Restaurant Food Handling in the New Environment

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These are fast-changing times, as countries around the world come together to battle the Coronavirus (COVID-19). At time of publication, there are well over 1.4-million global cases of COVID-19. Since this article was written several weeks ago, what you’re experiencing now may be better or worse than what you’re reading.

In response to these dire times, many jurisdictions have told restaurants and bars to close, except for takeout and delivery. As a result, the restaurant industry has taken a major hit due to these physical-distancing measures. In fact, a recent Restaurants Canada survey reveals more than 800,000 foodservice workers have lost their jobs due to COVID-19, one in 10 restaurants is permanently closing and many more closures are expected.

According to the National Restaurant Association, more than three-million U.S. foodservice workers have been laid off and many more layoffs are still expected.

Unprecedented times call for unprecedented measures, so, in order to generate income, many restaurants have increased their takeout and delivery services. Most provincial food regulations have mandatory food-safety training and certification and this certification requirement is still being enforced. Operators must have at least one person per shift with a food-handler certification — even if there are only one or two people working in the kitchen. Another requirement is that operators have measures in place to protect food from contamination.

With this major shift in day-to-day foodservice operations, restaurant operators are grappling with how to keep their employees and customers safe. The first step of a food-safety plan is to assess potential hazards. Since COVID-19 is so new, the jury’s out on whether or not the virus can be passed through food. The World Health Organization says food is not known to be a route of transmission of the virus. At the time of publication of this article, there has been no evidence of cases where the virus was passed on through food. That said, it always makes sense to practice good food-safety habits.
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ransmission of the virus via ready-to-eat foods and food-contact surfaces is another matter. Cross-contamination is a possibility if a sick employee sneezes or coughs onto takeout packaging or food not requiring cooking.

COVID-19 needs a living host so sick employees must not work. This is not a new food-safety policy, but because of COVID-19, many operators have stepped up their personal-hygiene policies, while others are offering paid sick leave to support employees who develop symptoms. Employees off work due to COVID-19 are covered under the federal benefits being offered. (see story on p. 16)

To combat transmission, operators must develop and enforce new physical-distancing guidelines for their employees who often work in a fast-paced, compact environment. Distancing measures include limiting the number of employees working per shift and per work area. Some operators have placed coloured tape on their kitchen floors to remind employees to stay within their own work zones and away from each other.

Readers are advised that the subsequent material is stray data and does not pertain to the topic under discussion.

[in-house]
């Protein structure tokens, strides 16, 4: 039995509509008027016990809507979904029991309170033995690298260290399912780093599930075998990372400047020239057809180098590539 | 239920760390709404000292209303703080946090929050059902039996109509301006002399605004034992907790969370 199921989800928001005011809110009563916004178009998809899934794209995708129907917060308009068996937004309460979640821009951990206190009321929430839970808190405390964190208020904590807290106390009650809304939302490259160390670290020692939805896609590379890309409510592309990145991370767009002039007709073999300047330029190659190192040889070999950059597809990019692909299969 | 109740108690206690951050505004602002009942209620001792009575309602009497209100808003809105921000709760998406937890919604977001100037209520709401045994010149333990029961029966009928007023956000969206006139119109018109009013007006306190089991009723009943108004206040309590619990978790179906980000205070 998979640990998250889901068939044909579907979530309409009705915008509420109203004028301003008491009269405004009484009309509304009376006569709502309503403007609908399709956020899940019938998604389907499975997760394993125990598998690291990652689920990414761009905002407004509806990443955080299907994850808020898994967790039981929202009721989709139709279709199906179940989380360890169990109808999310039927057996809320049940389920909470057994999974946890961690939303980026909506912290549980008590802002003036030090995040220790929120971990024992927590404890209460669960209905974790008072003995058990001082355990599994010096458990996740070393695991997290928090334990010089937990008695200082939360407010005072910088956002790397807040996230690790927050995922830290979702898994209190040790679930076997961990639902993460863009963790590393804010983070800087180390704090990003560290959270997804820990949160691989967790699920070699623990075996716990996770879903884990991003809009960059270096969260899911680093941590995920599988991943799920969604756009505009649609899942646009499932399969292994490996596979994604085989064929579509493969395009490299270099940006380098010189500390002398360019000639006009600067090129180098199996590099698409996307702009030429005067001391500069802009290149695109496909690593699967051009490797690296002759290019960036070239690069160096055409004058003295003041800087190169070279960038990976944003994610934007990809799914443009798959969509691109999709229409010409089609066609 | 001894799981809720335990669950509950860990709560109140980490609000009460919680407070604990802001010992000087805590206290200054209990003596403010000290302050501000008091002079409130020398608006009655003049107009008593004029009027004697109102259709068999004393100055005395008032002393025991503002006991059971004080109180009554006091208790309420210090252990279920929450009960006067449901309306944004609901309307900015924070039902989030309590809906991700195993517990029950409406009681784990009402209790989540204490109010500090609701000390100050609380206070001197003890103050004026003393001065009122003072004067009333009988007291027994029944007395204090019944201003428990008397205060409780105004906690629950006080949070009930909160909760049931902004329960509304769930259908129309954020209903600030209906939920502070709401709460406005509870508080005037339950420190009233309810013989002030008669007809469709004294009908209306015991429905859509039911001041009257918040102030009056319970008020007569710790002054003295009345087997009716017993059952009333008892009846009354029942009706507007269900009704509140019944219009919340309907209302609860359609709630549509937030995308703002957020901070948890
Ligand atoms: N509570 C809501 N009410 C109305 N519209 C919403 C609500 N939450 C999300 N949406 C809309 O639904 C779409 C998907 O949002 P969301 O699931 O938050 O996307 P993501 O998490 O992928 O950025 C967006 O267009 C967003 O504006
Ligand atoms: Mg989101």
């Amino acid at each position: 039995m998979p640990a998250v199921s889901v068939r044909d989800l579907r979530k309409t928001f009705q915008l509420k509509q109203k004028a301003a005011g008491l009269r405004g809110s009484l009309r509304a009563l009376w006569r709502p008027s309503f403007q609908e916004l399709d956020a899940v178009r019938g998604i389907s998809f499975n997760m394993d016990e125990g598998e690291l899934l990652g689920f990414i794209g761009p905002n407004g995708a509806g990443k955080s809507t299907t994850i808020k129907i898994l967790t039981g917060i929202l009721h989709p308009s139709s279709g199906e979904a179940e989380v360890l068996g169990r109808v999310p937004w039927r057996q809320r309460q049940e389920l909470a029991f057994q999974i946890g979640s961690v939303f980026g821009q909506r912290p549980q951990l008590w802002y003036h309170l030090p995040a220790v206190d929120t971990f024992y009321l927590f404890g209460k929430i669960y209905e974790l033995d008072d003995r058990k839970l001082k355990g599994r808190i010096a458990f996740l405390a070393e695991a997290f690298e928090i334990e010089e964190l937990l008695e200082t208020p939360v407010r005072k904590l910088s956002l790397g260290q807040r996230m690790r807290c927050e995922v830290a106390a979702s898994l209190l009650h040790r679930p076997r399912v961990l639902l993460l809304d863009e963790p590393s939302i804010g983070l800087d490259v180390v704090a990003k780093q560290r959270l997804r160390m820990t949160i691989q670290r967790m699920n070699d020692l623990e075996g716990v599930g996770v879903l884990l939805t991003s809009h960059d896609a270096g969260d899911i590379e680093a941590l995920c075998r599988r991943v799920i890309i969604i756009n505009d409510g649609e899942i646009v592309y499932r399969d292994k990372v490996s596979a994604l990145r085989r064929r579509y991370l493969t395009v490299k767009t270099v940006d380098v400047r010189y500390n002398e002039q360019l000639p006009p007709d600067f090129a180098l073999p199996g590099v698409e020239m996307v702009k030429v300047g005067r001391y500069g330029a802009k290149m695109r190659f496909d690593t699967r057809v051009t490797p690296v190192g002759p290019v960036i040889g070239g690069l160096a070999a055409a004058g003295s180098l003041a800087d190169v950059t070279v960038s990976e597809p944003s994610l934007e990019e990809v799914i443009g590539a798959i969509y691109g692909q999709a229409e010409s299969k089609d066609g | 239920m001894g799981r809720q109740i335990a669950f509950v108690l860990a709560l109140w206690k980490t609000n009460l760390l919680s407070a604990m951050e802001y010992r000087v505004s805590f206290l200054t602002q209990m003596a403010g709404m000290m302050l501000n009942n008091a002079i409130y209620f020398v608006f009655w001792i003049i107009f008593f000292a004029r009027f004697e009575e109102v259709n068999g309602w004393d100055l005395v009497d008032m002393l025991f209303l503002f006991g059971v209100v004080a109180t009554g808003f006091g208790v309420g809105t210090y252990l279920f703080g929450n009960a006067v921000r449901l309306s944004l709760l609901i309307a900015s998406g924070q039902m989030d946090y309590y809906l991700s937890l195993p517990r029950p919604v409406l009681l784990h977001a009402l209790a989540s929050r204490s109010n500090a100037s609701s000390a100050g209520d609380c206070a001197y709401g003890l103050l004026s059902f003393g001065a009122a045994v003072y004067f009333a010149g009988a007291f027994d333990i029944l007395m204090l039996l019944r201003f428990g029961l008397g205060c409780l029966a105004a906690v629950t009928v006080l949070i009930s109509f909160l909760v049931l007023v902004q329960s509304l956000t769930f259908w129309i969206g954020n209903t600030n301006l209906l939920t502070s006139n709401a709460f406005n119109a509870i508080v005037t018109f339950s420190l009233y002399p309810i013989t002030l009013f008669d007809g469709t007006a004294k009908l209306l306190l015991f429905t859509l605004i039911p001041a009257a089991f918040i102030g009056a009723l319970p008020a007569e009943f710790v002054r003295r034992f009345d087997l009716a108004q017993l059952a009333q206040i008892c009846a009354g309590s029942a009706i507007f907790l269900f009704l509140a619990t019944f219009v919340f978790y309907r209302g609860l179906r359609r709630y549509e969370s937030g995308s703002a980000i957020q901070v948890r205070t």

Many foodservice operators have reduced their hours of operation to allow more time for cleaning and sanitizing and a number of quick-service operators have increased employee safety by redesigning their drive-thrus. Tap payment by debit/credit card is being promoted and employees who handle cash must use gloves and are encouraged to wash their hands frequently. In some quick-service chains, hand-to-hand contact is being reduced through the installation of metal bins so customers can take their bagged purchases from there.
Operators who use delivery services should ask these companies what they’re doing to ensure their employees are delivering food safely. New measures have already been implemented, such as contact-free curbside delivery, which supports physical distancing.
In order to stop, or at least slow down, the transmission of COVID-19, operators must increase their dedication to teaching safe food-handling practices, enforce strict employee-hygiene policies and ensure stringent cleaning and sanitizing is happening even more frequently in this new normal.

If employees are not working, or are working reduced hours, utilize this time to have them get certified in a food-handling course.

Finally, the importance of physical distancing in their restaurants cannot be overstated. Right now, we don’t have a vaccine for COVID-19, so what we must do as food handlers is diligently practice proven tried-and-true food-safety strategies to lessen the impact of the COVID-19 virus.

We’re in this together. So, let’s figure it out together and take these best practices with us when we come out the other side of COVID-19.

Margaret Spence is manager, Education and Special Projects with TrainCan, Inc.
A full-service provider, TrainCan, Inc. supplies hospitality, foodservice, education, public health and food-retail clients with management- and employee-level training and certification programs in both book and electronic formats. Spence can be reached at Margaret@traincan.com

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